seedling Yes this blogs cyber garden backend was getting weedy.. Well that is until today anyway… I’m back.

So with some cyber weeding of the blog and a few bits of back-end tinkering here and there I’ve the put the blog garden back in order, and it’s time for some new planting.


Get out of the doorway

Please get out of the doorway…

Time for an admission…. I hate it when people stop in doorways. Everything is moving along nicely and then someone stops dead at a doorway… looks puzzled, checks their pockets, scratches their head, turns to say something to someone else..or does one of a thousand other things that could be done before or after getting to the door. It frustrates the hell out me of me. There, I admitted it!

A surprising admission

This might come as a surprising admission.. particularly given that I have previously written about how a doorknob can keep you sane. But these two posts really do belong together.

That piece challenged you stop and think every time you put your hand on a doorknob. However the circumstances  causing me the most frustration are not the doorways with doorknobs, but the automatic doorways in public places… so no chance to put in action the specific little zen challenge contained in that doorknob post!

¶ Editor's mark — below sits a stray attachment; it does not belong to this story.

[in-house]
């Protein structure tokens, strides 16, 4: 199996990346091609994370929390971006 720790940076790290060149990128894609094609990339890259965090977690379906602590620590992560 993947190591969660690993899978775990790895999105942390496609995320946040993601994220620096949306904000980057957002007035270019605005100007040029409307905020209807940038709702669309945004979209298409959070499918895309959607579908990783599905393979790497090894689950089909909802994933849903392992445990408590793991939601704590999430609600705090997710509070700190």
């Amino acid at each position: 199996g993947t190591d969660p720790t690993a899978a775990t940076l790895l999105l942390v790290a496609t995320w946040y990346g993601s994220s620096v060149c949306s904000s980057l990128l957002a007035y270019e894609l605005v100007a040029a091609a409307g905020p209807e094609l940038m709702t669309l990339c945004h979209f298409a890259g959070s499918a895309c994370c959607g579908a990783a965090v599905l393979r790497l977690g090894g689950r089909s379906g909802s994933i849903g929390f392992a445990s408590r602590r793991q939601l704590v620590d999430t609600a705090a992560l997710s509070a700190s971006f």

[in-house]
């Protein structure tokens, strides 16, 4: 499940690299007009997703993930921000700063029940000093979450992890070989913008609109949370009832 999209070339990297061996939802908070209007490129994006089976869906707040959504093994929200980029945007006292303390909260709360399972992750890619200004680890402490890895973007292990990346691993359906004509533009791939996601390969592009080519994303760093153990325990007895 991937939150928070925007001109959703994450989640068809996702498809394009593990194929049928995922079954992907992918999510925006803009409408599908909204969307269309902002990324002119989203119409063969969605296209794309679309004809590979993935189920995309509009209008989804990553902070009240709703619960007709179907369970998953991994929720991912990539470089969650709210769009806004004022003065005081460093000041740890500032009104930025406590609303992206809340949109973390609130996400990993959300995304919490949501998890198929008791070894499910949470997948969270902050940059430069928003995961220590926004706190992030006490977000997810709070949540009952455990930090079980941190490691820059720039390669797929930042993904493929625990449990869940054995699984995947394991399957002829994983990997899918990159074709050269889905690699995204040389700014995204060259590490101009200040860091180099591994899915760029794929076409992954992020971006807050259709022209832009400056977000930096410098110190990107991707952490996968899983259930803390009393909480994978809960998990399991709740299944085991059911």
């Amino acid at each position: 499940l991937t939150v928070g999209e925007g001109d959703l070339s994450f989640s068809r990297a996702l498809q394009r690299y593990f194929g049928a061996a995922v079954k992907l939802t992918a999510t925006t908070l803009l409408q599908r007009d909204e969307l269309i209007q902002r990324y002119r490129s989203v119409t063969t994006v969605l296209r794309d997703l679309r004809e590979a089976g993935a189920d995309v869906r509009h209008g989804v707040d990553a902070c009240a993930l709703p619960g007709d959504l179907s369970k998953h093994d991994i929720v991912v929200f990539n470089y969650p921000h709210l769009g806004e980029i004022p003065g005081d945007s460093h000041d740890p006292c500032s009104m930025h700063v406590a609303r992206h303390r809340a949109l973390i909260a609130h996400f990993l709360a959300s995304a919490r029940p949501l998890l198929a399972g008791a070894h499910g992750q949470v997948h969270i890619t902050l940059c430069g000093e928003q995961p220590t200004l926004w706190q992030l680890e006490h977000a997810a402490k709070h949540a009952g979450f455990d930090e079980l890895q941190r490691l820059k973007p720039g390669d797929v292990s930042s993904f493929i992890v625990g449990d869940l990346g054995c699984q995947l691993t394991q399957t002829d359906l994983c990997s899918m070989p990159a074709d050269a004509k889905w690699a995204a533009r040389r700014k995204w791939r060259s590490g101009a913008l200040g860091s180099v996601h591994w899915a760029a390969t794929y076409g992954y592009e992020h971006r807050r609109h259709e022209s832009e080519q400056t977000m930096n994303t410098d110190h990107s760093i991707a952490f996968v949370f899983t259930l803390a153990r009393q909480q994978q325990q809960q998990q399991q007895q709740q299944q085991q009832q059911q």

Turning gut reaction into science!!

Then I find that Professor Gabriel Radvansky of the University of Notre Dame (published in the Quarterly Journal of Experimental Psychology) may have provided an answer as to why this phenomenon occurs.

He found that  “Entering or exiting through a doorway serves as an ‘event boundary’ in the mind, which separates episodes of activity and files them away. Recalling the decision or activity that was made in a different room is difficult because it has been compartmentalized.” His study included a series of virtual and real world scenarios testing memory recall differences between crossing a room and exiting a doorway and in every set of scenarios the act of walking through a doorway resulted in the decline in memory performance associated with the task in that scenario.